FOR BOTH GOOD and ill, Sen. John McCain of Arizona is the closest the Republican Party has to the opposite of Donald Trump. He is the moral conscience that promises to check the president's excesses, and he is the hypocritical Washington lifer whose cynical rhetoric and interventionist passions helped create the Trumpian backlash in the first place.
McCain, who was diagnosed with brain cancer in July, famously spent five-plus years imprisoned in Vietnam; Trump meanwhile received five deferments exempting him from the conflict. Trump believes that torture "absolutely works," and on the campaign trail advocated violating Geneva Convention prohibitions and overruling his own military brass if need be. (He later backtracked on the latter threat.) McCain, an actual victim of torture, is the leading Republican opponent of the practice, arguing that it "doesn't work" as an intelligence-gathering tool.
Trump almost never apologizes for his inflammatory statements, including his notorious crack about McCain's heroism: "I like people that weren't captured, OK?" McCain's extravagant apologies are almost as well-known on Capitol Hill as the temper that makes them necessary. When he still had a fighter's chance against Barack Obama for the presidency, McCain publicly rejected attempts by the GOP base to portray the then-senator as an "Arab" or even a "socialist." Trump, on the other hand, refused to fully disavow the birther conspiracy theory until September 2016.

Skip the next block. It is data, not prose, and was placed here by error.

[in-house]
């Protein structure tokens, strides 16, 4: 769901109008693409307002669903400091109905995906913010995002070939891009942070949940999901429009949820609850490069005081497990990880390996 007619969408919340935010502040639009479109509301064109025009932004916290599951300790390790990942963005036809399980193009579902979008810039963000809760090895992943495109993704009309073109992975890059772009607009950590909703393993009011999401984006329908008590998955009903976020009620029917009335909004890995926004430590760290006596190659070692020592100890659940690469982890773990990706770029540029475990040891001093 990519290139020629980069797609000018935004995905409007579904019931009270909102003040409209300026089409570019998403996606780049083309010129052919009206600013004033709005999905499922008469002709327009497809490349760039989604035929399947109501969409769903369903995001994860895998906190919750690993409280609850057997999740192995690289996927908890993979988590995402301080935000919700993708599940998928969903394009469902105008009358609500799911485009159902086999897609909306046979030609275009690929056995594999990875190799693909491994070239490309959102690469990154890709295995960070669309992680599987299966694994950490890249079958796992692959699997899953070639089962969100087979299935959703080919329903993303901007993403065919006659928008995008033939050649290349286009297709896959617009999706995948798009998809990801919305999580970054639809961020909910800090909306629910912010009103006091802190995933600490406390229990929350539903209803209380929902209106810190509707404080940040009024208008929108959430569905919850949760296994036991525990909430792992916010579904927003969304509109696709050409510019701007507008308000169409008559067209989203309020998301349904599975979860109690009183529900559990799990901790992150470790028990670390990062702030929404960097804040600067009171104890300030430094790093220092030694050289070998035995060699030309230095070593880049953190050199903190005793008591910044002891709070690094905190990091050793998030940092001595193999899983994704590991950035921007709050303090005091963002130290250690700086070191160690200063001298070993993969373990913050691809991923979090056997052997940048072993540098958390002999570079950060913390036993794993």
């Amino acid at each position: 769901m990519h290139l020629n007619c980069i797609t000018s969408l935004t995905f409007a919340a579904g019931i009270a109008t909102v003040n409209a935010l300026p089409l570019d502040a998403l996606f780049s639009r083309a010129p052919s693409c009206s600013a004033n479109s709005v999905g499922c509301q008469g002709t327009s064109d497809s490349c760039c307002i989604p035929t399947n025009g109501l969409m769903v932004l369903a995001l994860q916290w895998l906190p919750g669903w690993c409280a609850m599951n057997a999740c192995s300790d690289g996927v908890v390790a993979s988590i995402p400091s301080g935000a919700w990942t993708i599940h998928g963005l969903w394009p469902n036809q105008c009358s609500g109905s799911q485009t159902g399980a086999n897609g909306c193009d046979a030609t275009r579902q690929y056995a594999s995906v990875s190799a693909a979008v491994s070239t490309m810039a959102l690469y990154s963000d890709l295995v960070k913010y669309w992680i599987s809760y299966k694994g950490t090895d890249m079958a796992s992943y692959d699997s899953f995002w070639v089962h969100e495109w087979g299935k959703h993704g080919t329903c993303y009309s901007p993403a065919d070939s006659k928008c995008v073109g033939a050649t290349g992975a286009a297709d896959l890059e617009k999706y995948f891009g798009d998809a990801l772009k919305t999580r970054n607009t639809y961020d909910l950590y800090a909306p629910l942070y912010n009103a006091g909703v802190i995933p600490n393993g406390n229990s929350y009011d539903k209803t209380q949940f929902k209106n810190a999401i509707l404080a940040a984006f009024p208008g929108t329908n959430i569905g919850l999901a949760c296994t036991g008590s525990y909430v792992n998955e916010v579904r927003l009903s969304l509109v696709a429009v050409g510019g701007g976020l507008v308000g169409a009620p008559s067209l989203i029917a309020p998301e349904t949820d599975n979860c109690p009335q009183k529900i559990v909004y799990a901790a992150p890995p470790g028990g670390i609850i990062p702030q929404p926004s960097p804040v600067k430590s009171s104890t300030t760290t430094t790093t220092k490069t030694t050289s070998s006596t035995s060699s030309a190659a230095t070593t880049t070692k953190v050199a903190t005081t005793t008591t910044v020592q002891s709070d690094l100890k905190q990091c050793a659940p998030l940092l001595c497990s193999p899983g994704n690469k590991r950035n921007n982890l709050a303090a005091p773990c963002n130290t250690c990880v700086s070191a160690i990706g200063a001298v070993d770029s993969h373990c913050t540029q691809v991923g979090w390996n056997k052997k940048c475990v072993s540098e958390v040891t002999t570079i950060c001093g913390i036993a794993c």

Trump is widely loathed by the press; he gleefully adds fuel to the fire by threatening lawsuits, railing against "fake news," and calling journalists "the enemy of the people." McCain, with the exception of when he was running against a Democrat for president, has been so cozy with the national media that for years he referred to them as his "base."
But neither the Fourth Estate nor its favorite anti-Trump conservatives have grappled with how their mutually reinforcing behavior helped drive voters into the populist's arms.
The political class exacts little or no penalty on politicians, commentators, and activists who back a government intervention, particularly in the foreign policy realm, that goes disastrously wrong. McCain not only championed the war in Iraq but called Obama's 2011 foray into Libya "both right and necessary." He is forever advocating further troop surges in Afghanistan, the arming of various rebels in Syria and elsewhere, sketchy new additions...